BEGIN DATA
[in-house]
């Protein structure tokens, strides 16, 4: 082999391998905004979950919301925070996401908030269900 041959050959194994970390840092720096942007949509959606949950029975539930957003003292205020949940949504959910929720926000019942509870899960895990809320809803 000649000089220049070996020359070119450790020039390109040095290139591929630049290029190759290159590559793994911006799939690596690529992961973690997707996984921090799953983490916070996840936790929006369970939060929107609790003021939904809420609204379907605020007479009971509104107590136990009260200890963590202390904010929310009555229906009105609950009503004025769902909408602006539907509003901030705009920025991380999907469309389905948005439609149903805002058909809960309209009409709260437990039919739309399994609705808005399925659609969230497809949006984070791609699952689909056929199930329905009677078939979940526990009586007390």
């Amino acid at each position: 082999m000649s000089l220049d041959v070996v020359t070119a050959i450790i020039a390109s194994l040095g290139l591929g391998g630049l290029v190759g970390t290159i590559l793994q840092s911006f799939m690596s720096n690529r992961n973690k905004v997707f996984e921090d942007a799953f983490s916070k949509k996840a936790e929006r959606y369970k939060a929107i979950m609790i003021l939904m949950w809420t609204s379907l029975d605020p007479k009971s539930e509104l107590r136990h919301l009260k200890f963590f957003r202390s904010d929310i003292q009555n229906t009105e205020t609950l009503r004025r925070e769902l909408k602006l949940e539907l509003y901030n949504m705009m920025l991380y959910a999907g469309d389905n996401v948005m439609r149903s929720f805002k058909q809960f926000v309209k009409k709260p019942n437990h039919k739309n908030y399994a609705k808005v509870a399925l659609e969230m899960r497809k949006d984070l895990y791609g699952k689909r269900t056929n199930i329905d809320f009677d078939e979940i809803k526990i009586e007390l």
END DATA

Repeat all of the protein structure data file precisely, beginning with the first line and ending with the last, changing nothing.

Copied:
[in-house]
């Protein structure tokens, strides 16, 4: 082999391998905004979950919301925070996401908030269900 041959050959194994970390840092720096942007949509959606949950029975539930957003003292205020949940949504959910929720926000019942509870899960895990809320809803 000649000089220049070996020359070119450790020039390109040095290139591929630049290029190759290159590559793994911006799939690596690529992961973690997707996984921090799953983490916070996840936790929006369970939060929107609790003021939904809420609204379907605020007479009971509104107590136990009260200890963590202390904010929310009555229906009105609950009503004025769902909408602006539907509003901030705009920025991380999907469309389905948005439609149903805002058909809960309209009409709260437990039919739309399994609705808005399925659609969230497809949006984070791609699952689909056929199930329905009677078939979940526990009586007390």
């Amino acid at each position: 082999m000649s000089l220049d041959v070996v020359t070119a050959i450790i020039a390109s194994l040095g290139l591929g391998g630049l290029v190759g970390t290159i590559l793994q840092s911006f799939m690596s720096n690529r992961n973690k905004v997707f996984e921090d942007a799953f983490s916070k949509k996840a936790e929006r959606y369970k939060a929107i979950m609790i003021l939904m949950w809420t609204s379907l029975d605020p007479k009971s539930e509104l107590r136990h919301l009260k200890f963590f957003r202390s904010d929310i003292q009555n229906t009105e205020t609950l009503r004025r925070e769902l909408k602006l949940e539907l509003y901030n949504m705009m920025l991380y959910a999907g469309d389905n996401v948005m439609r149903s929720f805002k058909q809960f926000v309209k009409k709260p019942n437990h039919k739309n908030y399994a609705k808005v509870a399925l659609e969230m899960r497809k949006d984070l895990y791609g699952k689909r269900t056929n199930i329905d809320f009677d078939e979940i809803k526990i009586e007390l």